One of the most intriguing and cosmopolitan of all Canadian poets is John Glassco - Montreal-born, Paris-forged, and Eastern Townships-retired - whose 99th birthday this would be today (15th December) if he had not died in January, 1981. Lately, some of his prose has come back into the limelight. His centenary will be quickly followed by a biography from Brian Busby that I, for one, cannot wait to read.
This excerpt from "Brummel at Calais" is interesting for a number of reasons, not least because English-French aestheticism and stylishness have always been a part of modern Montreal poetics, much more so than in the rest of Canada. I am surprised that John Ashbery has not written about John Glassco, since in some ways Glassco is a precursor of his, in francophile interest.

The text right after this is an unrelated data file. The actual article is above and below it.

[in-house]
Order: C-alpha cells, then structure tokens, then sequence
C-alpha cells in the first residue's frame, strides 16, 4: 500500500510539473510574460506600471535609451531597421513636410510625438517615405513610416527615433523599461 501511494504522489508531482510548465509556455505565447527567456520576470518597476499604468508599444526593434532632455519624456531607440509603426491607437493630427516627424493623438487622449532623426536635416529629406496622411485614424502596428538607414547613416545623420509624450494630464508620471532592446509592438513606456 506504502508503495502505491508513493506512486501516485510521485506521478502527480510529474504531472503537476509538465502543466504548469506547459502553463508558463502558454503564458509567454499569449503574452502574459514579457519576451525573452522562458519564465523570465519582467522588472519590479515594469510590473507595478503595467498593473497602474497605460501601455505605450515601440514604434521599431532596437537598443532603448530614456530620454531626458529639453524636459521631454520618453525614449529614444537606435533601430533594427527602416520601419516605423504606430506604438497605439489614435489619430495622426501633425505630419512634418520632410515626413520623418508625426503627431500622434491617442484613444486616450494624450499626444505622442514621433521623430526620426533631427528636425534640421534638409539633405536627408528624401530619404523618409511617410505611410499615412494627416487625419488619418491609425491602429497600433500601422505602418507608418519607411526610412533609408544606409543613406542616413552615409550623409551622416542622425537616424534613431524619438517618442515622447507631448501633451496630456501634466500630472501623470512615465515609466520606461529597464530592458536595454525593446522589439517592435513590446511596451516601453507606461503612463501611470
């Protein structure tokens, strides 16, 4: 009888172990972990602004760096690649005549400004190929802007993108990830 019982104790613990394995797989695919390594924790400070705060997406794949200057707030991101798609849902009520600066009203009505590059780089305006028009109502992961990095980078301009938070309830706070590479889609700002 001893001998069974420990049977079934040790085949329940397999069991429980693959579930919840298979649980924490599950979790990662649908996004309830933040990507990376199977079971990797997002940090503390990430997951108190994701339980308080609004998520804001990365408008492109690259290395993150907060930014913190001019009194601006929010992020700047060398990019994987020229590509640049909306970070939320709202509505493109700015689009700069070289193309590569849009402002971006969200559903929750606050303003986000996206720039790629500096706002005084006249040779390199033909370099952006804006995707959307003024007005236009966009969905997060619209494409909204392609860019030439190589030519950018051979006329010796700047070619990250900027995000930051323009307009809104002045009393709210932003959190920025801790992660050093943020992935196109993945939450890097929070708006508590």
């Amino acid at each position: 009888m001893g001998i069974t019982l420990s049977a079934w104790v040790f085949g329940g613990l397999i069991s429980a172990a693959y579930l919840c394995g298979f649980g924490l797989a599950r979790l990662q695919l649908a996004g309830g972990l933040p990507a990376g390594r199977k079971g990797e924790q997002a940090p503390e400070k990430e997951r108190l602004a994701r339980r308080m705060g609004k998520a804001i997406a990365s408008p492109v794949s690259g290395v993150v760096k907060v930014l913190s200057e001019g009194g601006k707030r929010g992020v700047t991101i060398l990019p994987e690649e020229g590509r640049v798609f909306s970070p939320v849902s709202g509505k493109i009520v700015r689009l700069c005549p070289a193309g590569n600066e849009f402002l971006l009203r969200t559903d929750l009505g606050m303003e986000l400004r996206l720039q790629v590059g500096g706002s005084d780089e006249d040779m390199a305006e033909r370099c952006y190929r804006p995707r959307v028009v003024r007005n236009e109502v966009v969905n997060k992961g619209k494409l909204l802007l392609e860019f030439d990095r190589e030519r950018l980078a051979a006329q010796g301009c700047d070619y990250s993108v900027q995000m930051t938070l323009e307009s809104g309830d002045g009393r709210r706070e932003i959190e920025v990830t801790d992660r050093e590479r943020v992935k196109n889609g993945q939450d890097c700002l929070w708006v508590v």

An art of being, nothing but being, the grace
Of perfect self-assertion based on nothing,
As in our vanity's cause against the void
He strikes his elegant blow, the solemn report of those
Who have done nothing and will never die.
Kierstin Bridger! Congratulations, she wins publication of her poem on this blog, and £140 to be paid immediately via PayPal. ...
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